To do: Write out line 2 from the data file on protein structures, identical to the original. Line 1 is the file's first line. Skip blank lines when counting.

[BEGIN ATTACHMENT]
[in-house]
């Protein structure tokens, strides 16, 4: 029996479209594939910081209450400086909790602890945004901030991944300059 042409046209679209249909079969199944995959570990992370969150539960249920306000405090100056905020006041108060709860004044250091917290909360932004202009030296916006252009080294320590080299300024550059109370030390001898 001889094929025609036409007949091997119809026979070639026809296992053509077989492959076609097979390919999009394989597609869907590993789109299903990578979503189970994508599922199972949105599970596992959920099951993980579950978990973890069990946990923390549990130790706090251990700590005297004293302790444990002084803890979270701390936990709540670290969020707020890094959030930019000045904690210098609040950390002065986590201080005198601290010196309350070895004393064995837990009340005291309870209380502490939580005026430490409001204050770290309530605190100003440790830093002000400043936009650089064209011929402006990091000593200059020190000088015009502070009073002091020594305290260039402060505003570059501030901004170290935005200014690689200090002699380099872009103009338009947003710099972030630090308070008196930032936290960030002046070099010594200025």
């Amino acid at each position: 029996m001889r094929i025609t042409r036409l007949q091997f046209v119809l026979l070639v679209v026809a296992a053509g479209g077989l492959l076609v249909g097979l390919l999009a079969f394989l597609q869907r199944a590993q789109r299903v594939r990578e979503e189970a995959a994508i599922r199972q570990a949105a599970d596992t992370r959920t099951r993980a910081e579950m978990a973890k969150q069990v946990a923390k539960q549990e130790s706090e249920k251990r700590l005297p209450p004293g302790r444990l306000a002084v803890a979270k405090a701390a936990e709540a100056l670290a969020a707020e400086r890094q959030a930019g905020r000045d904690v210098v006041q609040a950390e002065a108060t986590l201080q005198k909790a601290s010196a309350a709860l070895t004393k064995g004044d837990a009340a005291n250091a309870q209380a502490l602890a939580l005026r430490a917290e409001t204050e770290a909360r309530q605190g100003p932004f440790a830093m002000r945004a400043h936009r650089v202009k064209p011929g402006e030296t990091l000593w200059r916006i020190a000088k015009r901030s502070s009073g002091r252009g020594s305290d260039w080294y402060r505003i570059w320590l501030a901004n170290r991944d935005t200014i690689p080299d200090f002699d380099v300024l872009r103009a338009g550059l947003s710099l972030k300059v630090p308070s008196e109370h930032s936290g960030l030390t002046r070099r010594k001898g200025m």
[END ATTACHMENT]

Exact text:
């Protein structure tokens, strides 16, 4: 029996479209594939910081209450400086909790602890945004901030991944300059 042409046209679209249909079969199944995959570990992370969150539960249920306000405090100056905020006041108060709860004044250091917290909360932004202009030296916006252009080294320590080299300024550059109370030390001898 001889094929025609036409007949091997119809026979070639026809296992053509077989492959076609097979390919999009394989597609869907590993789109299903990578979503189970994508599922199972949105599970596992959920099951993980579950978990973890069990946990923390549990130790706090251990700590005297004293302790444990002084803890979270701390936990709540670290969020707020890094959030930019000045904690210098609040950390002065986590201080005198601290010196309350070895004393064995837990009340005291309870209380502490939580005026430490409001204050770290309530605190100003440790830093002000400043936009650089064209011929402006990091000593200059020190000088015009502070009073002091020594305290260039402060505003570059501030901004170290935005200014690689200090002699380099872009103009338009947003710099972030630090308070008196930032936290960030002046070099010594200025």